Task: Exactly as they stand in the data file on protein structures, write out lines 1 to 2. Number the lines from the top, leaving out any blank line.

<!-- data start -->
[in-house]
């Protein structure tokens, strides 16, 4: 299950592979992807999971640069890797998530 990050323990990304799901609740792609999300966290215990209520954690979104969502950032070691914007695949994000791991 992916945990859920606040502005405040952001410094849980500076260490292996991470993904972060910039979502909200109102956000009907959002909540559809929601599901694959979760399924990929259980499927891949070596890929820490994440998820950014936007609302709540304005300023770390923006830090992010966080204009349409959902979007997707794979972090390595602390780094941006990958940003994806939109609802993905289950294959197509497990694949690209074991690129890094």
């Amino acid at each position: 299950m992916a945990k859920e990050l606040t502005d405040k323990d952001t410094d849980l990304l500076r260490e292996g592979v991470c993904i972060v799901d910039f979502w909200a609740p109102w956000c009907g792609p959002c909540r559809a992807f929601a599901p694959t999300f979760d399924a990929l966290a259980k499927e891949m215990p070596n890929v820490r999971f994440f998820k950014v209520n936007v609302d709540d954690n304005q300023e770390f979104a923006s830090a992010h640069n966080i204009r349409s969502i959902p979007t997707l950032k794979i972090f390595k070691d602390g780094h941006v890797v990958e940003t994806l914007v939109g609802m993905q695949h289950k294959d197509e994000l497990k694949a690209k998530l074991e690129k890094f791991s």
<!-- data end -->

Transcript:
[in-house]
């Protein structure tokens, strides 16, 4: 299950592979992807999971640069890797998530 990050323990990304799901609740792609999300966290215990209520954690979104969502950032070691914007695949994000791991 992916945990859920606040502005405040952001410094849980500076260490292996991470993904972060910039979502909200109102956000009907959002909540559809929601599901694959979760399924990929259980499927891949070596890929820490994440998820950014936007609302709540304005300023770390923006830090992010966080204009349409959902979007997707794979972090390595602390780094941006990958940003994806939109609802993905289950294959197509497990694949690209074991690129890094």